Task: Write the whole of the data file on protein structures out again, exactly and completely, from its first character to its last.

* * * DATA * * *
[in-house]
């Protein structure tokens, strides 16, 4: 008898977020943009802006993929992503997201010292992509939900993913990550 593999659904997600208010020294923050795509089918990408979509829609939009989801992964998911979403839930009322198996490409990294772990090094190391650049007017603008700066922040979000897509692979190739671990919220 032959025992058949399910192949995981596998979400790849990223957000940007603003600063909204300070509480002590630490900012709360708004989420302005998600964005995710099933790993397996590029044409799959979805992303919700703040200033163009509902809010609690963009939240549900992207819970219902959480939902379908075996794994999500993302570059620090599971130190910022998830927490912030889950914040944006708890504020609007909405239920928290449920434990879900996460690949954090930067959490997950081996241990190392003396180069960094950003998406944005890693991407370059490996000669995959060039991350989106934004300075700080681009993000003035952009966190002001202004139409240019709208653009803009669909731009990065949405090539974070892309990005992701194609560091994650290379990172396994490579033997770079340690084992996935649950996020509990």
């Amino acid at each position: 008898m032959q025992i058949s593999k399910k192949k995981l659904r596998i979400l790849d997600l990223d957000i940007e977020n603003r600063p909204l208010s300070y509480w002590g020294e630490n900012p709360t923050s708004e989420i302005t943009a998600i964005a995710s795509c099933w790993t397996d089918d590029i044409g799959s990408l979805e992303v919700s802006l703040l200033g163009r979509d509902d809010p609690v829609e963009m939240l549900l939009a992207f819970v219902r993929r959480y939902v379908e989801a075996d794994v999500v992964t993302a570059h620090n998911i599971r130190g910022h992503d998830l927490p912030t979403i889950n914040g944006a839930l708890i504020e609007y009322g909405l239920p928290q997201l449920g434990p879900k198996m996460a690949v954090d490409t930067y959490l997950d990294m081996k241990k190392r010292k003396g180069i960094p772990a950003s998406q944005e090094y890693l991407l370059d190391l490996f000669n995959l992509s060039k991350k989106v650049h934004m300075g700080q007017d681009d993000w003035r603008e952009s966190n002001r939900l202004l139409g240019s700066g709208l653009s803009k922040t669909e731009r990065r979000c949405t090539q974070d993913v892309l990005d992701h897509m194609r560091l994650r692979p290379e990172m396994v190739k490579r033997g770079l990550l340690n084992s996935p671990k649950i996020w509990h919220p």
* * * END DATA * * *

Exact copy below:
[in-house]
């Protein structure tokens, strides 16, 4: 008898977020943009802006993929992503997201010292992509939900993913990550 593999659904997600208010020294923050795509089918990408979509829609939009989801992964998911979403839930009322198996490409990294772990090094190391650049007017603008700066922040979000897509692979190739671990919220 032959025992058949399910192949995981596998979400790849990223957000940007603003600063909204300070509480002590630490900012709360708004989420302005998600964005995710099933790993397996590029044409799959979805992303919700703040200033163009509902809010609690963009939240549900992207819970219902959480939902379908075996794994999500993302570059620090599971130190910022998830927490912030889950914040944006708890504020609007909405239920928290449920434990879900996460690949954090930067959490997950081996241990190392003396180069960094950003998406944005890693991407370059490996000669995959060039991350989106934004300075700080681009993000003035952009966190002001202004139409240019709208653009803009669909731009990065949405090539974070892309990005992701194609560091994650290379990172396994490579033997770079340690084992996935649950996020509990």
């Amino acid at each position: 008898m032959q025992i058949s593999k399910k192949k995981l659904r596998i979400l790849d997600l990223d957000i940007e977020n603003r600063p909204l208010s300070y509480w002590g020294e630490n900012p709360t923050s708004e989420i302005t943009a998600i964005a995710s795509c099933w790993t397996d089918d590029i044409g799959s990408l979805e992303v919700s802006l703040l200033g163009r979509d509902d809010p609690v829609e963009m939240l549900l939009a992207f819970v219902r993929r959480y939902v379908e989801a075996d794994v999500v992964t993302a570059h620090n998911i599971r130190g910022h992503d998830l927490p912030t979403i889950n914040g944006a839930l708890i504020e609007y009322g909405l239920p928290q997201l449920g434990p879900k198996m996460a690949v954090d490409t930067y959490l997950d990294m081996k241990k190392r010292k003396g180069i960094p772990a950003s998406q944005e090094y890693l991407l370059d190391l490996f000669n995959l992509s060039k991350k989106v650049h934004m300075g700080q007017d681009d993000w003035r603008e952009s966190n002001r939900l202004l139409g240019s700066g709208l653009s803009k922040t669909e731009r990065r979000c949405t090539q974070d993913v892309l990005d992701h897509m194609r560091l994650r692979p290379e990172m396994v190739k490579r033997g770079l990550l340690n084992s996935p671990k649950i996020w509990h919220p």